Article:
Russia Sends Planes to Evacuate Syria
January 21, 2013
Russia has sent two large planes to transport more than 100 Russian citizens home from Syria.
The foreign ministry also said that it was finalizing plans to evacuate the rest of the nearly 30,000 Russians who are still living Syria. Such an action would mark a distinct departure from Russia's earlier staunch support for the government and war efforts of President Bashar al-Assad.
The foreign ministry made the announcement in the wake of continuing deterioration of the security system in the war-torn country, following the lead of other countries and organizations, most notably the United Nations.
The announcement echoed earlier concerns by Russia's deputy foreign minister that Assad's government was unlikely to survive the conflict.
Since March 2011, when peaceful protesters by the thousands began gathering in the streets of Damascus, the capital, and other large cities in Syria, including Aleppo and Homs, the struggle has been on to ease restrictions put on the population by Assad, who has ruled the country for dozens of years and whose father ruled for longer before that. Government responses to the protests turned violent, and the protesters gradually formed an armed opposition, backed by a growing number of other countries.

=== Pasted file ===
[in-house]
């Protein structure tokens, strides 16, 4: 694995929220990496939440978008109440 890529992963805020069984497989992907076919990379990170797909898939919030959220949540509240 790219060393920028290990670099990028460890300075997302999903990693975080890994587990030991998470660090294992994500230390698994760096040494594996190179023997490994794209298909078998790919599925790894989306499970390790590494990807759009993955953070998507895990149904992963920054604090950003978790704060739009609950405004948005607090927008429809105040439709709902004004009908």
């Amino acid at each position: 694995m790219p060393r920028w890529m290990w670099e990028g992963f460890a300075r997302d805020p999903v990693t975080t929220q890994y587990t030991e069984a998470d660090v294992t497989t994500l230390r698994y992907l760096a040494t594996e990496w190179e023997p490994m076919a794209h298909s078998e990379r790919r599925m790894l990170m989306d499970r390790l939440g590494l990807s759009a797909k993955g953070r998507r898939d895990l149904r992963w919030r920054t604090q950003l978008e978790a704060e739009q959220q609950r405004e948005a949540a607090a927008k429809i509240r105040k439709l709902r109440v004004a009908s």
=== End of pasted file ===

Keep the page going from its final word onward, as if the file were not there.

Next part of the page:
Still, the opposition hasn't presented a united front, making it all the more difficult to secure aid and support. Last week, talks in Istanbul failed to cement a roster for a transitional government from the fledgling Syrian National Coalition. Although Western nations such as the U.S., France, and the U.K. have recognized the opposition, they have been reluctant to go any further with support until they have assurances that a legitimate government would replace Assad if he were to leave, either voluntarily or through military defeat.
Meanwhile, fighting continued in the major cities, notably Damascus, where many people were without power after a main electricity line was severed in a crossfire.
Human rights groups now put the death toll at more than 60,000.